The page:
The presidential race is as you might expect it to be. Republicans choose among the Republican candidates, Democrats among the Democratic candidates, etc. The only twist is that if you are not registered with any party — if you’re a true no-party voter, not an “American Independent” — then you may elect to receive either a ballot with no presidential contest, or else you may choose to vote a Democratic ballot, or a Libertarian ballot, or an American Independent Party ballot. (Only those three parties, though — they’re the ones that allowed “no party” people to participate in their presidential primary, if they so choose.)
OK! In other words, the only time party registration matters on your ballot these days is once every four years, in the presidential primary. We’re coming up on that now. So if you want to vote in that primary, and if you think there’s any chance at all you may have accidentally registered with the wackadoodles, here’s what you want to do.
In the first place, you need to call the Humboldt County Elections Office at 445-7481. Keep your driver’s license at hand. Once you prove you are you, election workers can verify which party you are registered with, or whether you are not registered with any party. (UPDATE: The LA Times also has a handy online AIP-checker at this link, about halfway down. Just enter your name, birthday and zipcode.)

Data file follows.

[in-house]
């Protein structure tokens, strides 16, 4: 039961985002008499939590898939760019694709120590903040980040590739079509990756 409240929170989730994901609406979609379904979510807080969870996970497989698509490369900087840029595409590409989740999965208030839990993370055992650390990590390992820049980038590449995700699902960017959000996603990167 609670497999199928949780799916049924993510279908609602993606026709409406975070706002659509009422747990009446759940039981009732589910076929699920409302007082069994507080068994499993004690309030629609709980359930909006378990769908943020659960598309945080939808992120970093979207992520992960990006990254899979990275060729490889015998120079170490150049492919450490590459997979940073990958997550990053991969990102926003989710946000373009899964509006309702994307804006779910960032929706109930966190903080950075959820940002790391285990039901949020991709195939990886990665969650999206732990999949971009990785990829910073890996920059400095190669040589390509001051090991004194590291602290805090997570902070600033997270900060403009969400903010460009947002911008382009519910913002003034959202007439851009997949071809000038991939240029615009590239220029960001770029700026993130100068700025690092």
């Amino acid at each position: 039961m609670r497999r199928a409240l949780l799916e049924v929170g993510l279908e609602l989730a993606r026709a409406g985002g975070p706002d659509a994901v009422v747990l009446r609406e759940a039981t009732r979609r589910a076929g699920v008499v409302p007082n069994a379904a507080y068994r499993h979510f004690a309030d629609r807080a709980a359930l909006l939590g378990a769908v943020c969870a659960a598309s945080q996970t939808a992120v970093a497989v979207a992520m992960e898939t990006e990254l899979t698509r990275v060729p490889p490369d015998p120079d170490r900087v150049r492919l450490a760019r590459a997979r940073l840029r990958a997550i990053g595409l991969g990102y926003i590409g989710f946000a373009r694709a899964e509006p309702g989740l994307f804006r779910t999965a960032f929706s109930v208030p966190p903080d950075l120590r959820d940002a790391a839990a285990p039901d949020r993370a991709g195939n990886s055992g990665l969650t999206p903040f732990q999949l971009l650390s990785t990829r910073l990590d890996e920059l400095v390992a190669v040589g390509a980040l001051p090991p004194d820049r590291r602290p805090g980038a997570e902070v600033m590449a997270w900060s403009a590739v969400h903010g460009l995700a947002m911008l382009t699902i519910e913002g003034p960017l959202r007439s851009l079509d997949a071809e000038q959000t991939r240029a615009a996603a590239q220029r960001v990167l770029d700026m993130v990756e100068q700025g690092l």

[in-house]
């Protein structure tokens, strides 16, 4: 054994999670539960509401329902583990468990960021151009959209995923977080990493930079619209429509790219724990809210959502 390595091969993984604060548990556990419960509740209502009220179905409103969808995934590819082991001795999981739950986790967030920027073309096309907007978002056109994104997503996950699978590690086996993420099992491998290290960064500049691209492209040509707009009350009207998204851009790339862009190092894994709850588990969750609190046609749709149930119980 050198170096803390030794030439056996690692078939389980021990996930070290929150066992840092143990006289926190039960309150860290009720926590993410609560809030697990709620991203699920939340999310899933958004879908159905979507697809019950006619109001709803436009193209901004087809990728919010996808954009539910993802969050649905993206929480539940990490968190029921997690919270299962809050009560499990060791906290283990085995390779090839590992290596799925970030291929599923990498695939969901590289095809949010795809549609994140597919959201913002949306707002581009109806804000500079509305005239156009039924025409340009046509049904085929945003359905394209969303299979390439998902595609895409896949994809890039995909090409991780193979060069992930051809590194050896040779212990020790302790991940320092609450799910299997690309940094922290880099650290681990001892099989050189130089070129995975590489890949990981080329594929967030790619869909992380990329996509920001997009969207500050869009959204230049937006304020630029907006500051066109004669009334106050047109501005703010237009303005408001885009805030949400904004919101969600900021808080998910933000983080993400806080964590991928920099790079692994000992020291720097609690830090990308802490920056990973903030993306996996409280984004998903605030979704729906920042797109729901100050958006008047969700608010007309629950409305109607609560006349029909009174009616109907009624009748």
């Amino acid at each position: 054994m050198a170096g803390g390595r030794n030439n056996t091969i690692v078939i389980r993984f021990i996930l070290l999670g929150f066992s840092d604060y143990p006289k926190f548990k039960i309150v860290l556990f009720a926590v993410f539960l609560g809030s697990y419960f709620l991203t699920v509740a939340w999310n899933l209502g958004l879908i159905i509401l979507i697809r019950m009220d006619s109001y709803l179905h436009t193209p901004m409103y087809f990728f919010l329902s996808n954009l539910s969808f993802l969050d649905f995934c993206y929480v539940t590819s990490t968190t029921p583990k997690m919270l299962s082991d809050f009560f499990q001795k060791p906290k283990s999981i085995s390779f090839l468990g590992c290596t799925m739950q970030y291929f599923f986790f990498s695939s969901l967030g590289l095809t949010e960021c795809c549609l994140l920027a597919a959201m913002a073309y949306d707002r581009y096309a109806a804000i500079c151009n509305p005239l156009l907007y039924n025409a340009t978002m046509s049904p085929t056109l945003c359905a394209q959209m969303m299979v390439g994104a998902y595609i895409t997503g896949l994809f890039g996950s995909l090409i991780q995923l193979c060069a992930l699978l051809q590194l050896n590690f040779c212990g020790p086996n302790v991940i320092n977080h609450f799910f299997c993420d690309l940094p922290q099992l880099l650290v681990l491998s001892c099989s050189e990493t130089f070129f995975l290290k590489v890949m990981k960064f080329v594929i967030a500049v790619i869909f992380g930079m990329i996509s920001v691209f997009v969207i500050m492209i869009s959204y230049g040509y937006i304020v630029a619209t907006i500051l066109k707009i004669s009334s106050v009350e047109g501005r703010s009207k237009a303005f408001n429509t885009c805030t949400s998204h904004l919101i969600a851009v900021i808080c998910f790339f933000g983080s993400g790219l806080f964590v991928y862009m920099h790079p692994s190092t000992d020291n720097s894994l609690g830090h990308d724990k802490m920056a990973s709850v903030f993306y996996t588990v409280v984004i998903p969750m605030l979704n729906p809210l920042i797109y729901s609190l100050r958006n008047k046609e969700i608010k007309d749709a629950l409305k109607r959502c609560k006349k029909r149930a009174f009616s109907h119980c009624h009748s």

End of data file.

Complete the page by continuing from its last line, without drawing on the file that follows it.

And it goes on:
If you’re not registered to vote, or if you need to reregister, the quickest and easiest way is to do that online, right here at this link. If you can’t do that for some reason you can pick up voter registration forms at the Elections Office (3033 H Street, Eureka), or at any DMV office or library or post office.
You need to do all of that before the registration deadline of May 23. If you can’t register online and you need to mail a physical voter registration form into the office, be a good person and do that well before May 23.
Again: If you find you were taken in by the wackadoodles, don’t be ashamed. A recent Los Angeles Times investigation found that about 73 percent of the people who are registered American Independent registered that way by mistake. They include Demi Moore, Emma Stone and Sugar Ray Leonard.
Note to genuine American Independent Party voters, if they exist: We mean no disrespect when we call your party “wackadoodle.” Humboldt loves its wackadoodles.
ON LINE COMMENT OF THE DAY
The biggest problems with Obamacare are: